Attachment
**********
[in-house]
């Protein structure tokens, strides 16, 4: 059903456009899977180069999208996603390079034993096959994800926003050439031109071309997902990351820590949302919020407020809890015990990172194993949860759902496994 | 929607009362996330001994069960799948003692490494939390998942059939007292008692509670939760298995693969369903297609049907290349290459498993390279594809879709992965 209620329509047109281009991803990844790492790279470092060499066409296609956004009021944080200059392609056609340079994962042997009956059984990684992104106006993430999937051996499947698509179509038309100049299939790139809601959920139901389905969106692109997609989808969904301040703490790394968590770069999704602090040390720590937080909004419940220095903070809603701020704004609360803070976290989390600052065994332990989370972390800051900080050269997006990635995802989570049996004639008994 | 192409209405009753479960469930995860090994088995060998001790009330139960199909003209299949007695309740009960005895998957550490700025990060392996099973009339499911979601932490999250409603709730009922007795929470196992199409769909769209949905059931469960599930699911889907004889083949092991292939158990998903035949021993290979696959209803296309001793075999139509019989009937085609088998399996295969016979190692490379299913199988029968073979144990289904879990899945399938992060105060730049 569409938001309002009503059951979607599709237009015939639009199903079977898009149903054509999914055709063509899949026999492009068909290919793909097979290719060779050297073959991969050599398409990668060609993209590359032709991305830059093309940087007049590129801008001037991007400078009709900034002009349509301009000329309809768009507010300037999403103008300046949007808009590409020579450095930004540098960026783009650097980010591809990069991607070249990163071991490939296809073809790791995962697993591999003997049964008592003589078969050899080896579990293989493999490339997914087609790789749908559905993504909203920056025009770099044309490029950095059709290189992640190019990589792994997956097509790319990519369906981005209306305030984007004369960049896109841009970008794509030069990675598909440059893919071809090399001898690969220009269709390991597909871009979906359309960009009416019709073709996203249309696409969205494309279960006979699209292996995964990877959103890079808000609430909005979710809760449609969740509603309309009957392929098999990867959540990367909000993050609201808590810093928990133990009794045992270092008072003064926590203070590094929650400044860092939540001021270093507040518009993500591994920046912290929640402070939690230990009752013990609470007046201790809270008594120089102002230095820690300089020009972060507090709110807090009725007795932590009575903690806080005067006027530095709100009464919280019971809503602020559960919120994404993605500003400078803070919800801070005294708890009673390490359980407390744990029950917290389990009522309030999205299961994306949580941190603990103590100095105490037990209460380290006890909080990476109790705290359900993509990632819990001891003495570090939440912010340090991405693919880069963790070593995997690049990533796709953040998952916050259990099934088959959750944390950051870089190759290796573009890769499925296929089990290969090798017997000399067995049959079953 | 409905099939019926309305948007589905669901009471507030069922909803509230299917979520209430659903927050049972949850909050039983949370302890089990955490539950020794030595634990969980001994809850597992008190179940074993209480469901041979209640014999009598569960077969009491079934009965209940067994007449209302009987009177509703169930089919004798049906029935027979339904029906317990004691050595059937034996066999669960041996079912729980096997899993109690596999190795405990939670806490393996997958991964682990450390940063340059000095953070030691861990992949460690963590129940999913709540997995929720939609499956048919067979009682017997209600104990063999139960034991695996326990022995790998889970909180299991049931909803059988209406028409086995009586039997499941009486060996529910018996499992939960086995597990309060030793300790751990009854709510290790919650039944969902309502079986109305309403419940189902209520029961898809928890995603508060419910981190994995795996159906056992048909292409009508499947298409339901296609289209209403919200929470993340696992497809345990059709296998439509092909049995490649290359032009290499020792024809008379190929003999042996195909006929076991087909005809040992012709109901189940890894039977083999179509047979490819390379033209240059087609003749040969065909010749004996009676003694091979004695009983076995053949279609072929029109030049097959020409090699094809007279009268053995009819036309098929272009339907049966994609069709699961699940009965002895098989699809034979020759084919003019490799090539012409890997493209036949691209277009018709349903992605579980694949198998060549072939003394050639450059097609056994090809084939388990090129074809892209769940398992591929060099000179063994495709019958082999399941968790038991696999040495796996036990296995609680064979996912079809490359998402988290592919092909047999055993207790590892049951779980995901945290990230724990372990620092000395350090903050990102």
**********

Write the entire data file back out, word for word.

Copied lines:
[in-house]
């Protein structure tokens, strides 16, 4: 059903456009899977180069999208996603390079034993096959994800926003050439031109071309997902990351820590949302919020407020809890015990990172194993949860759902496994 | 929607009362996330001994069960799948003692490494939390998942059939007292008692509670939760298995693969369903297609049907290349290459498993390279594809879709992965 209620329509047109281009991803990844790492790279470092060499066409296609956004009021944080200059392609056609340079994962042997009956059984990684992104106006993430999937051996499947698509179509038309100049299939790139809601959920139901389905969106692109997609989808969904301040703490790394968590770069999704602090040390720590937080909004419940220095903070809603701020704004609360803070976290989390600052065994332990989370972390800051900080050269997006990635995802989570049996004639008994 | 192409209405009753479960469930995860090994088995060998001790009330139960199909003209299949007695309740009960005895998957550490700025990060392996099973009339499911979601932490999250409603709730009922007795929470196992199409769909769209949905059931469960599930699911889907004889083949092991292939158990998903035949021993290979696959209803296309001793075999139509019989009937085609088998399996295969016979190692490379299913199988029968073979144990289904879990899945399938992060105060730049 569409938001309002009503059951979607599709237009015939639009199903079977898009149903054509999914055709063509899949026999492009068909290919793909097979290719060779050297073959991969050599398409990668060609993209590359032709991305830059093309940087007049590129801008001037991007400078009709900034002009349509301009000329309809768009507010300037999403103008300046949007808009590409020579450095930004540098960026783009650097980010591809990069991607070249990163071991490939296809073809790791995962697993591999003997049964008592003589078969050899080896579990293989493999490339997914087609790789749908559905993504909203920056025009770099044309490029950095059709290189992640190019990589792994997956097509790319990519369906981005209306305030984007004369960049896109841009970008794509030069990675598909440059893919071809090399001898690969220009269709390991597909871009979906359309960009009416019709073709996203249309696409969205494309279960006979699209292996995964990877959103890079808000609430909005979710809760449609969740509603309309009957392929098999990867959540990367909000993050609201808590810093928990133990009794045992270092008072003064926590203070590094929650400044860092939540001021270093507040518009993500591994920046912290929640402070939690230990009752013990609470007046201790809270008594120089102002230095820690300089020009972060507090709110807090009725007795932590009575903690806080005067006027530095709100009464919280019971809503602020559960919120994404993605500003400078803070919800801070005294708890009673390490359980407390744990029950917290389990009522309030999205299961994306949580941190603990103590100095105490037990209460380290006890909080990476109790705290359900993509990632819990001891003495570090939440912010340090991405693919880069963790070593995997690049990533796709953040998952916050259990099934088959959750944390950051870089190759290796573009890769499925296929089990290969090798017997000399067995049959079953 | 409905099939019926309305948007589905669901009471507030069922909803509230299917979520209430659903927050049972949850909050039983949370302890089990955490539950020794030595634990969980001994809850597992008190179940074993209480469901041979209640014999009598569960077969009491079934009965209940067994007449209302009987009177509703169930089919004798049906029935027979339904029906317990004691050595059937034996066999669960041996079912729980096997899993109690596999190795405990939670806490393996997958991964682990450390940063340059000095953070030691861990992949460690963590129940999913709540997995929720939609499956048919067979009682017997209600104990063999139960034991695996326990022995790998889970909180299991049931909803059988209406028409086995009586039997499941009486060996529910018996499992939960086995597990309060030793300790751990009854709510290790919650039944969902309502079986109305309403419940189902209520029961898809928890995603508060419910981190994995795996159906056992048909292409009508499947298409339901296609289209209403919200929470993340696992497809345990059709296998439509092909049995490649290359032009290499020792024809008379190929003999042996195909006929076991087909005809040992012709109901189940890894039977083999179509047979490819390379033209240059087609003749040969065909010749004996009676003694091979004695009983076995053949279609072929029109030049097959020409090699094809007279009268053995009819036309098929272009339907049966994609069709699961699940009965002895098989699809034979020759084919003019490799090539012409890997493209036949691209277009018709349903992605579980694949198998060549072939003394050639450059097609056994090809084939388990090129074809892209769940398992591929060099000179063994495709019958082999399941968790038991696999040495796996036990296995609680064979996912079809490359998402988290592919092909047999055993207790590892049951779980995901945290990230724990372990620092000395350090903050990102």